by Claire Carter | editor-in-chief
With the end of semester creeping up on students, seniors are ready to open a letter and check “YES.” But when your phone vibrates with the Edmodo message from NHS reading, “Don’t forget! Service hours are due December 12!” chaos ensues.
‘How many hours do we need?’ ‘Does mowing my own lawn count?’ and ‘Wait, we need group projects?’ are questions that ring through the hallway at this time of year. That’s right, if you don’t make the cut (10 individual and one group service hour), you may be put on probationary status. AKA: no precious blue stoll at graduation.
“NHS is not only about getting scholarships but it’s also about service and support and giving back to our community,” NHS officer Emma Eatman said.
These hours are not intended to be a hassle for students the week before their due date, but rather allow for students to become involved in community outreach projects and represent the program in a positive way.
“I think it’s good just for high school students to see that there are people in need, and knowing that they can make other people feel good for the service that they do,” NHS sponsor Brenda Vanek said.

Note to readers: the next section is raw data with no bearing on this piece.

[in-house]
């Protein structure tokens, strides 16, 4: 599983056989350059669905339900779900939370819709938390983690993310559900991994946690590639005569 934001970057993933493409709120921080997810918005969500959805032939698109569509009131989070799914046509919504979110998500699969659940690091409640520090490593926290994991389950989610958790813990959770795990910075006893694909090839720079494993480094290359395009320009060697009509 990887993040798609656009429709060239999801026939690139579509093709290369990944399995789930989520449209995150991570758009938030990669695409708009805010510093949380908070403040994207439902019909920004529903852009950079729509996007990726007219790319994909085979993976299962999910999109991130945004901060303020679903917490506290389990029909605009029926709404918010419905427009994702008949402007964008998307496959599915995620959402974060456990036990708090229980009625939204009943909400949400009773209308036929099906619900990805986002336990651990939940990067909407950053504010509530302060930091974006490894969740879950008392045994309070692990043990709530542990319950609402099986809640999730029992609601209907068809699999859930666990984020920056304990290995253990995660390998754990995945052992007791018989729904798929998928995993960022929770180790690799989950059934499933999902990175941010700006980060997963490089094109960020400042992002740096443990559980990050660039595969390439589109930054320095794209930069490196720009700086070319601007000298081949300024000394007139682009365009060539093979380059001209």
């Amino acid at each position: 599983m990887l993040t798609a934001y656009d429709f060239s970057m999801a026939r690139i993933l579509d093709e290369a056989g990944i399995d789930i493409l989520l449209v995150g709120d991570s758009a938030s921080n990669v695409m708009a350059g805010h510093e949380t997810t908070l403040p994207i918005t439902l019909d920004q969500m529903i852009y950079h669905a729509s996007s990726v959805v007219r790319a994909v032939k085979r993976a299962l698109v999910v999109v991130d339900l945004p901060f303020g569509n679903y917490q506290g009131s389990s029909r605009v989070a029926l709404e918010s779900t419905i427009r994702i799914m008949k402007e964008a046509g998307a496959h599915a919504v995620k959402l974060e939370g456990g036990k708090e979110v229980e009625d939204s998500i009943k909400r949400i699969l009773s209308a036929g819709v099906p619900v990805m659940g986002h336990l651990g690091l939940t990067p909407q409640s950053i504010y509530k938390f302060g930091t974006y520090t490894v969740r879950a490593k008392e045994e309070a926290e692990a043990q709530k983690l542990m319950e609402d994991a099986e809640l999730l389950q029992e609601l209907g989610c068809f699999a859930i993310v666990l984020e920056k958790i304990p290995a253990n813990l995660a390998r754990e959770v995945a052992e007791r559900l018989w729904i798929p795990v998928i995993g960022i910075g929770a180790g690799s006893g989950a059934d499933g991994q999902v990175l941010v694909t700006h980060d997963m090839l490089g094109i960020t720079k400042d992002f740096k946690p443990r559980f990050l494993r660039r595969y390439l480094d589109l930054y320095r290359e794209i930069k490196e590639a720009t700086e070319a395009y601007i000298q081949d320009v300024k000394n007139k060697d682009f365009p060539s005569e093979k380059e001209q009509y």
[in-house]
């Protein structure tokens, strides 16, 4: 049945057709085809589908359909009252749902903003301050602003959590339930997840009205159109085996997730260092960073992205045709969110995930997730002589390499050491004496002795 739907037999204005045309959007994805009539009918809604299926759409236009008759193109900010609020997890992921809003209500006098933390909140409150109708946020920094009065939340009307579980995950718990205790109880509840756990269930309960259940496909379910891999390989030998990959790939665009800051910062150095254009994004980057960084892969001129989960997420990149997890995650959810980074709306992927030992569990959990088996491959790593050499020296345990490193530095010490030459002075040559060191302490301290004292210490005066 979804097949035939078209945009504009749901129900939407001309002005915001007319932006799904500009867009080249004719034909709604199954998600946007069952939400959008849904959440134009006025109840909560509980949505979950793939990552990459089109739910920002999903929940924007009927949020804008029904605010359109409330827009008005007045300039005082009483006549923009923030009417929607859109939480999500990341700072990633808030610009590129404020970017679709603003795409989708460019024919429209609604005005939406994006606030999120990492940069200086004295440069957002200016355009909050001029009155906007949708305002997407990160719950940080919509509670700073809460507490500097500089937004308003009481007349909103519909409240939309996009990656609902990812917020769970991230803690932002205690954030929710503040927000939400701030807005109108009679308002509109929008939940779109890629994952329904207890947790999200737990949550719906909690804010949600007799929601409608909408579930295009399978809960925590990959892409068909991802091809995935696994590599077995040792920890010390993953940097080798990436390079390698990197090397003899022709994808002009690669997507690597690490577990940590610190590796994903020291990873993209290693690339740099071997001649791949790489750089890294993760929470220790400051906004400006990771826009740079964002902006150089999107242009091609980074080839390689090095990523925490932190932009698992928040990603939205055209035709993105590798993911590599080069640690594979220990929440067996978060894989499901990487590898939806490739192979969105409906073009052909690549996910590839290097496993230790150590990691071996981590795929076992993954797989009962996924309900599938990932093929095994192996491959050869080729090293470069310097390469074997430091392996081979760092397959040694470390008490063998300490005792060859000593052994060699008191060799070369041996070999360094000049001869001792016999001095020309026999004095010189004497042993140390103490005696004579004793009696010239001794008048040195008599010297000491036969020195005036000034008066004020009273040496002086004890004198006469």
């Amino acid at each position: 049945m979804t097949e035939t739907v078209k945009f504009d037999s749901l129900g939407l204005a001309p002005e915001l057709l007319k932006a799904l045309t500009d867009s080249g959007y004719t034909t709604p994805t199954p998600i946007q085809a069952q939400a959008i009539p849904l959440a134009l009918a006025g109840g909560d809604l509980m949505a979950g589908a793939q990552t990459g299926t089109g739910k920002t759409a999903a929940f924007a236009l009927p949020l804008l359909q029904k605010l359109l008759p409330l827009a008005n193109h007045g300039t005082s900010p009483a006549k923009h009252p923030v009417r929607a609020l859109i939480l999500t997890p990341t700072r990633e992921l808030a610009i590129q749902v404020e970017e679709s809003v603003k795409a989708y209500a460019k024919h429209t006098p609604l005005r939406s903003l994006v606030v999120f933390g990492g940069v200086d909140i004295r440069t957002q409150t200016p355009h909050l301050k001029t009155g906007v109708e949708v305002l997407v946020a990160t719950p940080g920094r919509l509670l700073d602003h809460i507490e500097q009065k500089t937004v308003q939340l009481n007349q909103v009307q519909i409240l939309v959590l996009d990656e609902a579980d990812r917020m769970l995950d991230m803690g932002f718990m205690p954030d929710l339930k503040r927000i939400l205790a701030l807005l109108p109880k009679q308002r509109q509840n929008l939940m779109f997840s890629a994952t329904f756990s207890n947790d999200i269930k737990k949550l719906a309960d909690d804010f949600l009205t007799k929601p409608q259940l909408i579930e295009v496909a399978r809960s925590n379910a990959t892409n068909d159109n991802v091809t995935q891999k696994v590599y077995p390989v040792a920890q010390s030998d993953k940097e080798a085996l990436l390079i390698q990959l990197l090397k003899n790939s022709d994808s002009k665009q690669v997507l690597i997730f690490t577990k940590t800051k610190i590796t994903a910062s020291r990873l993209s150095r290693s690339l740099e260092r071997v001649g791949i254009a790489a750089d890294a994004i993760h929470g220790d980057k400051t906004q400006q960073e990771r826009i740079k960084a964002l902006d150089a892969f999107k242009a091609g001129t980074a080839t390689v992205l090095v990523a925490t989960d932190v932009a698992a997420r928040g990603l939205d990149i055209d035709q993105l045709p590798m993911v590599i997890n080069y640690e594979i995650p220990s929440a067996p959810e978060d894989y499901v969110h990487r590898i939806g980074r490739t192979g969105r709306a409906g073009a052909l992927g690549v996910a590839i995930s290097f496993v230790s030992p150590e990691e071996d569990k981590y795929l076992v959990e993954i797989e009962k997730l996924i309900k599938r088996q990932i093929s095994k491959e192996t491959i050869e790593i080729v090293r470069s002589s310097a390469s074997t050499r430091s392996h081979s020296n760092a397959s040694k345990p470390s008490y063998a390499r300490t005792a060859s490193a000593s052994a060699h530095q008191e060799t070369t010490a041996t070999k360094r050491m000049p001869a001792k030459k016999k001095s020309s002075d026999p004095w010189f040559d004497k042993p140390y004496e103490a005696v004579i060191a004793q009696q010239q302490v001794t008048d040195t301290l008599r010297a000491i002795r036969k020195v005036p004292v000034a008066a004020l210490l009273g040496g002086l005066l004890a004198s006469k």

With finals in mind for seniors, the ultimate purpose of NHS should also be a forefront of these students’ minds. The four pillars of NHS are scholarship, leadership, character, and service. Service being a representation of its members giving back to the community and school at large.
“Around the end of semester we do Project Linus and Toys for Tots service projects. We also combine with other groups on campus for different events,” Eatman said.
Seniors who neglect to follow these nationally set standards may face eventual punishments, which are made clear upon induction.
“If they don’t turn them in they get put on probation and dismissed from NHS. We try and give [our members] the chance to turn them in and then if not they could get dismissed,” Vanek said.